With monkeypox cases subsiding in Europe and parts of North America, many scientists say now is the time to prioritize stopping the virus in Africa.
In July, the U.N. health agency designated monkeypox as a global emergency and appealed to the world to support African countries so that the catastrophic vaccine inequity that plagued the outbreak of COVID-19 wouldn't be repeated.
However, the global spike in attention has had little impact on the continent. No rich countries have shared vaccines or treatments with Africa, and some experts fear interest may soon evaporate.
"Nothing has changed for us here, the focus is all on monkeypox in the West," said Placide Mbala, a virologist who directs the global health research department at Congo's Institute of Biomedical Research.
"The countries in Africa where monkeypox is endemic are still in the same situation we have always been, with weak resources for surveillance, diagnostics, and even the care of patients," he said.
Monkeypox has sickened people in parts of West and Central Africa since the 1970s, but it wasn't until the disease triggered unusual outbreaks in Europe and North America that public health officials even thought to use vaccines.
As rich countries rushed to buy nearly all the world's supply of the most advanced shot against monkeypox, the World Health Organization said in June that it would create a vaccine-sharing mechanism to help needy countries get doses.
So far, that hasn't happened.
"Africa is still not benefiting from either monkeypox vaccines or the antiviral treatments," said Dr. Matshidiso Moeti, WHO's Africa director, adding that only small amounts have been available for research purposes.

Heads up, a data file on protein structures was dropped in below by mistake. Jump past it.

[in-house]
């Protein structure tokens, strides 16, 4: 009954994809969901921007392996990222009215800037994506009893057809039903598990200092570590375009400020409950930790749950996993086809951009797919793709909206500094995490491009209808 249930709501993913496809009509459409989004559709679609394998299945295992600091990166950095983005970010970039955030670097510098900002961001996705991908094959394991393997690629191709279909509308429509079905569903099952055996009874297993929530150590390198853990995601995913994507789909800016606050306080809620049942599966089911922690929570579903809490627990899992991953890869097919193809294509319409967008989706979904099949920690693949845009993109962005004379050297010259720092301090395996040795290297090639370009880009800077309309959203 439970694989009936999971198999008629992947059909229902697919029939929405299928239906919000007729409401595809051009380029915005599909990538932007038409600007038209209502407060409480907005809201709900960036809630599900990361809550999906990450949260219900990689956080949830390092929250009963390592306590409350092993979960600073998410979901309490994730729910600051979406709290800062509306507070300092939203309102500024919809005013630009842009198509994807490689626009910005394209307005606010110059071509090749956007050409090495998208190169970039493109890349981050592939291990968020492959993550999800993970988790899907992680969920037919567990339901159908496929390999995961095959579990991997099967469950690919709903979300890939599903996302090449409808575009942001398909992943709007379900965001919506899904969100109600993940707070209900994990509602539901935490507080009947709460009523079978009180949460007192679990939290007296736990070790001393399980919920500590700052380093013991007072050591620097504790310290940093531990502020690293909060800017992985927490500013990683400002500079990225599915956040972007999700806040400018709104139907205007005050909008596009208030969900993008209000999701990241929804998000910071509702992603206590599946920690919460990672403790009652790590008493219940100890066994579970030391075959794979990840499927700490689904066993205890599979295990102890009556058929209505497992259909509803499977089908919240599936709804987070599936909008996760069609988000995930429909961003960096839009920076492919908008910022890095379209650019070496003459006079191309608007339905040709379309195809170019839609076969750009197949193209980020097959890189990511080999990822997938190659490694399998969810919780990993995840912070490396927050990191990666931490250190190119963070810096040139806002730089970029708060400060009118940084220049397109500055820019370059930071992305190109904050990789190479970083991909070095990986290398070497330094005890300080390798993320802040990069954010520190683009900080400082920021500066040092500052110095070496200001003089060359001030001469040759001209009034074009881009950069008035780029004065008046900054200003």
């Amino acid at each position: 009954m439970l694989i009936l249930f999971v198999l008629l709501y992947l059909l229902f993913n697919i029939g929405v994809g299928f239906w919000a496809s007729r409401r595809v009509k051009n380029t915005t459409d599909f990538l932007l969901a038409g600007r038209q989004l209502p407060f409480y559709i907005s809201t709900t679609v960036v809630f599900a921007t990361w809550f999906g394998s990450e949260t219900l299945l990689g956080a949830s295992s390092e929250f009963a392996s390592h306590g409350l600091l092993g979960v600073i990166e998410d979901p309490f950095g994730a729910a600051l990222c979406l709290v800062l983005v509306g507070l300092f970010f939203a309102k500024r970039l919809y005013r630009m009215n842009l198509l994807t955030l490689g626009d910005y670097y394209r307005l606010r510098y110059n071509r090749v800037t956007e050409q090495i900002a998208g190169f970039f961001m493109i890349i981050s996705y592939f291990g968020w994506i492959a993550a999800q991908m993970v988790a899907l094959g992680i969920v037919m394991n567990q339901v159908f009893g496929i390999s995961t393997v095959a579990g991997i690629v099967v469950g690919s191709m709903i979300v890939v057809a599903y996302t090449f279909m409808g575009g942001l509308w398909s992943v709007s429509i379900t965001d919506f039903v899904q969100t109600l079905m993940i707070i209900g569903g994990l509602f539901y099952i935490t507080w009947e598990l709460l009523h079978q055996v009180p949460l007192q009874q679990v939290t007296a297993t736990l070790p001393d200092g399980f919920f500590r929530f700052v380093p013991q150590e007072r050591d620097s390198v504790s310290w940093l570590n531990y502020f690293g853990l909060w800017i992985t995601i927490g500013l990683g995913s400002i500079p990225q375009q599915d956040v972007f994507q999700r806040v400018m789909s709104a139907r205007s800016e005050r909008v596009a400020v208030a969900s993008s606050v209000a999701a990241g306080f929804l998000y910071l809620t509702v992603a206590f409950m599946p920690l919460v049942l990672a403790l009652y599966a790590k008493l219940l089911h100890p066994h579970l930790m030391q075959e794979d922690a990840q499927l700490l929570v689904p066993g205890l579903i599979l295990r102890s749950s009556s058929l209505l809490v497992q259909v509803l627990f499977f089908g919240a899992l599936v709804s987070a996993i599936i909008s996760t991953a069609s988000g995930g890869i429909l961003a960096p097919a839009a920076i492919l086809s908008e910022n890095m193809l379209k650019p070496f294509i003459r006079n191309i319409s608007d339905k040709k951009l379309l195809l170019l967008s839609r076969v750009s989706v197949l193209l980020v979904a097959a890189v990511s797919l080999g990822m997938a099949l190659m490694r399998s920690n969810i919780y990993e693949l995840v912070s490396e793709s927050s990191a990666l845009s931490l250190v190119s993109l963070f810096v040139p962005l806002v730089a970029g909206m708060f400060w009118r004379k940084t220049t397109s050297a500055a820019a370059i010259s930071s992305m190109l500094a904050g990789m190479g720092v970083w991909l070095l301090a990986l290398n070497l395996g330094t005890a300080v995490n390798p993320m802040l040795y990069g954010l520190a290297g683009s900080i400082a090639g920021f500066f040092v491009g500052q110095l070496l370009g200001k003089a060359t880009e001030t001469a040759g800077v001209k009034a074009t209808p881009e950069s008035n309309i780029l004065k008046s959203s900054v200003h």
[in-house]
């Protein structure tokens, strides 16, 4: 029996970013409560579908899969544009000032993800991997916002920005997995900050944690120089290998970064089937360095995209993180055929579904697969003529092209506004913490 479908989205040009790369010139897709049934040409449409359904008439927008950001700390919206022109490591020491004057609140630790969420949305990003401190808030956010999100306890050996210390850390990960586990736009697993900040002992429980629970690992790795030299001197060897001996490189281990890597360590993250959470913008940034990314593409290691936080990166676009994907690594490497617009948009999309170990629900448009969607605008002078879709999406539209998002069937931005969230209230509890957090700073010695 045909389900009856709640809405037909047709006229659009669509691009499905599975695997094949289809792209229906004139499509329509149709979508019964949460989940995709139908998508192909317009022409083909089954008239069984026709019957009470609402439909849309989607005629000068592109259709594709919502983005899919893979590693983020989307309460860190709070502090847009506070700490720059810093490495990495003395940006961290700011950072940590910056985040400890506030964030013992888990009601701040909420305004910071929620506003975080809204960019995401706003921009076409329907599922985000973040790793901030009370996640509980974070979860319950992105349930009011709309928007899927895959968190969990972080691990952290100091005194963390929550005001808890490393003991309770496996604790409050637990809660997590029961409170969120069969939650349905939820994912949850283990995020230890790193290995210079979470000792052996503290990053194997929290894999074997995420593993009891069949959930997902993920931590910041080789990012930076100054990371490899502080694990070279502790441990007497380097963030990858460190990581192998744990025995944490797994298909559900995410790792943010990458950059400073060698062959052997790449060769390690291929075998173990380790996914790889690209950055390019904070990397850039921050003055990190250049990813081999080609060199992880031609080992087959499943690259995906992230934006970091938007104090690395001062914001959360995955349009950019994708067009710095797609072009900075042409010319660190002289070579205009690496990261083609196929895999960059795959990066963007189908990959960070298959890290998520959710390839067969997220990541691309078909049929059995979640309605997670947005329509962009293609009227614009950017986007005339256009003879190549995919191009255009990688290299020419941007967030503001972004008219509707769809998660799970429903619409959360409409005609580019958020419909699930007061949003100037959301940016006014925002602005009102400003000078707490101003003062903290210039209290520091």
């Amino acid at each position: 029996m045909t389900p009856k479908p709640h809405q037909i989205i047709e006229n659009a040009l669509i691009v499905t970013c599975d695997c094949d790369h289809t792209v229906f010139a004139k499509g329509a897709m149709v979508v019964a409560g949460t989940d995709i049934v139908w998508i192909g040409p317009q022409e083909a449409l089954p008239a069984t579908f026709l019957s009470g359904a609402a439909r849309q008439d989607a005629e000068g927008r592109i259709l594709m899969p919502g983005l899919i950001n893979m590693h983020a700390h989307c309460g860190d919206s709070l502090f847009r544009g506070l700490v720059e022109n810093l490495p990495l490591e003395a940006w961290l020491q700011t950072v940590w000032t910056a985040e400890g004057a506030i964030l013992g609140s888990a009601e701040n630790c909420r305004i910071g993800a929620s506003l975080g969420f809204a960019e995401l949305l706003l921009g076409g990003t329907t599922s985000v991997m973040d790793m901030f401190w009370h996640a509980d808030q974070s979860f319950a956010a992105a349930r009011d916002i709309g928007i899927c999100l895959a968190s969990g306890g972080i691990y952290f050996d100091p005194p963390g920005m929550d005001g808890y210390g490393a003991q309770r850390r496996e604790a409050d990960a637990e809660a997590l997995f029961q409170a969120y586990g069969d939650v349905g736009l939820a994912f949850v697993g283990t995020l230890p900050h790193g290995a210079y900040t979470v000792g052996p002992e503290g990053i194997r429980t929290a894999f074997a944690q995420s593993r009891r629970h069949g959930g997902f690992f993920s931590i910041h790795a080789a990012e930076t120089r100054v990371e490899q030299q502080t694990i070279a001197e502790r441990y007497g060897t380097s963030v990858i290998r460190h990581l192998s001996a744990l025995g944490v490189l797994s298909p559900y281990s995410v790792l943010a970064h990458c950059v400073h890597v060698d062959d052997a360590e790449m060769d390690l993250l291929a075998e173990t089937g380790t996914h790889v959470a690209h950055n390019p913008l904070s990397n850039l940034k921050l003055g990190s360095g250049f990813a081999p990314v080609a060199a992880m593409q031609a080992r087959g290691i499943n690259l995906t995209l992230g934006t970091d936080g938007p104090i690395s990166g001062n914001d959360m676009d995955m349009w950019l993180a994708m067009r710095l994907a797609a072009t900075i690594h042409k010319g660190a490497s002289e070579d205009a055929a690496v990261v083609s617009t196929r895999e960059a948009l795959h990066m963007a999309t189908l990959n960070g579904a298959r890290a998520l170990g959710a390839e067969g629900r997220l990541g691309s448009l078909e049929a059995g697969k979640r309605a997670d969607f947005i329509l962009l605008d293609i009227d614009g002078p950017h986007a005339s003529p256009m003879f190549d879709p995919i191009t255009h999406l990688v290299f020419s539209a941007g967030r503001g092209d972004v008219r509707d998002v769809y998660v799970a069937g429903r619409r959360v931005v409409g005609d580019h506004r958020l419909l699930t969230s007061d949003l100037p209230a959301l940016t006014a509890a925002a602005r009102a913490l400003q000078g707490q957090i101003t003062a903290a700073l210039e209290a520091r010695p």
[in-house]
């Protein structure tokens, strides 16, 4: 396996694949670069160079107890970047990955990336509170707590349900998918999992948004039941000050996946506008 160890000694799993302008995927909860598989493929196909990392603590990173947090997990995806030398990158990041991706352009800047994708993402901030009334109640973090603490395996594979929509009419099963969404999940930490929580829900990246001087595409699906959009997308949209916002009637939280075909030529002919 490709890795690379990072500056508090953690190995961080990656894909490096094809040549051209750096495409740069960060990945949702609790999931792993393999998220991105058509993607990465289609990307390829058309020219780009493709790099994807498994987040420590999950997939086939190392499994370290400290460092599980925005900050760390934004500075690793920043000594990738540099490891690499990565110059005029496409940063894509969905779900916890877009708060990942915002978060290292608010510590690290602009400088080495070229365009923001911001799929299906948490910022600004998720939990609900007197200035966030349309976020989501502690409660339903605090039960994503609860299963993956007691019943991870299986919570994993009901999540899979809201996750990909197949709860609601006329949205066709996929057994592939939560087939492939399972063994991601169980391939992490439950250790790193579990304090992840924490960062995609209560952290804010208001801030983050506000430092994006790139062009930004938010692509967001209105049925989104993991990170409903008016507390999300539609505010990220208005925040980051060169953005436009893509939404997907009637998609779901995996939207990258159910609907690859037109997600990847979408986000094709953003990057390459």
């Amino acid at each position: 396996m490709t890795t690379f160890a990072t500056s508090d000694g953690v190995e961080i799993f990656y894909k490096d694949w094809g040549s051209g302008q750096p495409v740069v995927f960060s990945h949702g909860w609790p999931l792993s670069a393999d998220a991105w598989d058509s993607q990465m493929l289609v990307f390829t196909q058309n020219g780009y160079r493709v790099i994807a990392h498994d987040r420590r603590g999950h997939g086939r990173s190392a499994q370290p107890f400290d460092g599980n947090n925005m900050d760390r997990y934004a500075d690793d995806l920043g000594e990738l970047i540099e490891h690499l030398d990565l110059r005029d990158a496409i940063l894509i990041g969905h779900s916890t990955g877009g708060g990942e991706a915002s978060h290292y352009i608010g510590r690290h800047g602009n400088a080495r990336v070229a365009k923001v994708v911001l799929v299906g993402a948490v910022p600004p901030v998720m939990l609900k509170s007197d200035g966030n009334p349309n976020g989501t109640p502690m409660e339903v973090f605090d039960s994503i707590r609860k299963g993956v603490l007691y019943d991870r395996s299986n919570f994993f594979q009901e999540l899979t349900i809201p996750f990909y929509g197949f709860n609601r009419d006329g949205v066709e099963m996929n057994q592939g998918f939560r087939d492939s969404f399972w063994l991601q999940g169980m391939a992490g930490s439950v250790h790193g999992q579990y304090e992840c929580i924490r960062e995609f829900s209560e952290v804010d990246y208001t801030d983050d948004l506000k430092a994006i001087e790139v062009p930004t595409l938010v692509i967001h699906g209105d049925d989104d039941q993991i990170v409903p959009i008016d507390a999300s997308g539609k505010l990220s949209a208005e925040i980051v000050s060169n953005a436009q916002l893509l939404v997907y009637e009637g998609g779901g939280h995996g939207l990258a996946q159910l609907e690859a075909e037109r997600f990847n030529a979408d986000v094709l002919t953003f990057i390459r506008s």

Since 2000, Africa has reported about 1,000 to 2,000 suspected monkeypox cases every year. So far this year, the Africa Centers for Disease Control and Prevention have identified about 3,000 suspected infections, including more than 100 deaths.
In recent weeks, monkeypox cases globally have fallen by more than a quarter, including by 55% in Europe, according to WHO.
Dr. Ifedayo Adetifa, head of the Nigeria Center for Disease Control, said the lack of help for Africa was reminiscent of the inequity seen during COVID-19.
"Everybody looked after their (own) problem and left everybody else," he said. Adetifa lamented that monkeypox outbreaks in Africa never got the international attention that might have prevented the virus from spreading globally.
Rich countries have stretched their vaccine supplies by using a fifth of the regular dose, but none have expressed interest in helping Africa. WHO's regional office for the Americas recently announced it had struck a deal to obtain 100,000 monkeypox doses that will start being delivered to countries in Latin America and the Caribbean within weeks. But no similar agreements have been reached for Africa.
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